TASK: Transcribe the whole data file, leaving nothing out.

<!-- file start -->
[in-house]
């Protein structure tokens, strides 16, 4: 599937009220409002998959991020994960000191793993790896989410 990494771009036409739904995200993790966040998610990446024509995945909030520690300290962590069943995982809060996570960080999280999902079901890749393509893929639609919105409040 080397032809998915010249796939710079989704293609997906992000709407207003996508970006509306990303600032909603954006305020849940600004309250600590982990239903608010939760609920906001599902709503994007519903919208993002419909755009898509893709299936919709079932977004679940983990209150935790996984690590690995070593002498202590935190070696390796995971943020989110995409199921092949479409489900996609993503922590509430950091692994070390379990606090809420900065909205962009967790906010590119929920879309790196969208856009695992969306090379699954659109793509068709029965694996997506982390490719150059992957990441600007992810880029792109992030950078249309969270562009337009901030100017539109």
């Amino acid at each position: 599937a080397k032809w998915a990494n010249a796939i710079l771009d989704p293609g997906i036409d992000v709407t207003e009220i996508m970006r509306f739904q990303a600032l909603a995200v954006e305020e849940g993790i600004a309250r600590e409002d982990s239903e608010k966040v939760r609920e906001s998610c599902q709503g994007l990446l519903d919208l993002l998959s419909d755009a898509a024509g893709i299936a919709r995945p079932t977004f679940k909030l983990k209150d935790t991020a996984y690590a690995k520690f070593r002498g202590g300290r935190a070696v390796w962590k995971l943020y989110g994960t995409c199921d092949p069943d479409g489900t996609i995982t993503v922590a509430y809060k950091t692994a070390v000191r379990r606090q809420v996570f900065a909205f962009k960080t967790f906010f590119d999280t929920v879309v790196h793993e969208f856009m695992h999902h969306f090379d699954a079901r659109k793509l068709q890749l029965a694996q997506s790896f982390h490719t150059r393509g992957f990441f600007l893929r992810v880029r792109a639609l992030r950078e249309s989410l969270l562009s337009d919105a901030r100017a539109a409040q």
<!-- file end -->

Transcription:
[in-house]
């Protein structure tokens, strides 16, 4: 599937009220409002998959991020994960000191793993790896989410 990494771009036409739904995200993790966040998610990446024509995945909030520690300290962590069943995982809060996570960080999280999902079901890749393509893929639609919105409040 080397032809998915010249796939710079989704293609997906992000709407207003996508970006509306990303600032909603954006305020849940600004309250600590982990239903608010939760609920906001599902709503994007519903919208993002419909755009898509893709299936919709079932977004679940983990209150935790996984690590690995070593002498202590935190070696390796995971943020989110995409199921092949479409489900996609993503922590509430950091692994070390379990606090809420900065909205962009967790906010590119929920879309790196969208856009695992969306090379699954659109793509068709029965694996997506982390490719150059992957990441600007992810880029792109992030950078249309969270562009337009901030100017539109």
């Amino acid at each position: 599937a080397k032809w998915a990494n010249a796939i710079l771009d989704p293609g997906i036409d992000v709407t207003e009220i996508m970006r509306f739904q990303a600032l909603a995200v954006e305020e849940g993790i600004a309250r600590e409002d982990s239903e608010k966040v939760r609920e906001s998610c599902q709503g994007l990446l519903d919208l993002l998959s419909d755009a898509a024509g893709i299936a919709r995945p079932t977004f679940k909030l983990k209150d935790t991020a996984y690590a690995k520690f070593r002498g202590g300290r935190a070696v390796w962590k995971l943020y989110g994960t995409c199921d092949p069943d479409g489900t996609i995982t993503v922590a509430y809060k950091t692994a070390v000191r379990r606090q809420v996570f900065a909205f962009k960080t967790f906010f590119d999280t929920v879309v790196h793993e969208f856009m695992h999902h969306f090379d699954a079901r659109k793509l068709q890749l029965a694996q997506s790896f982390h490719t150059r393509g992957f990441f600007l893929r992810v880029r792109a639609l992030r950078e249309s989410l969270l562009s337009d919105a901030r100017a539109a409040q």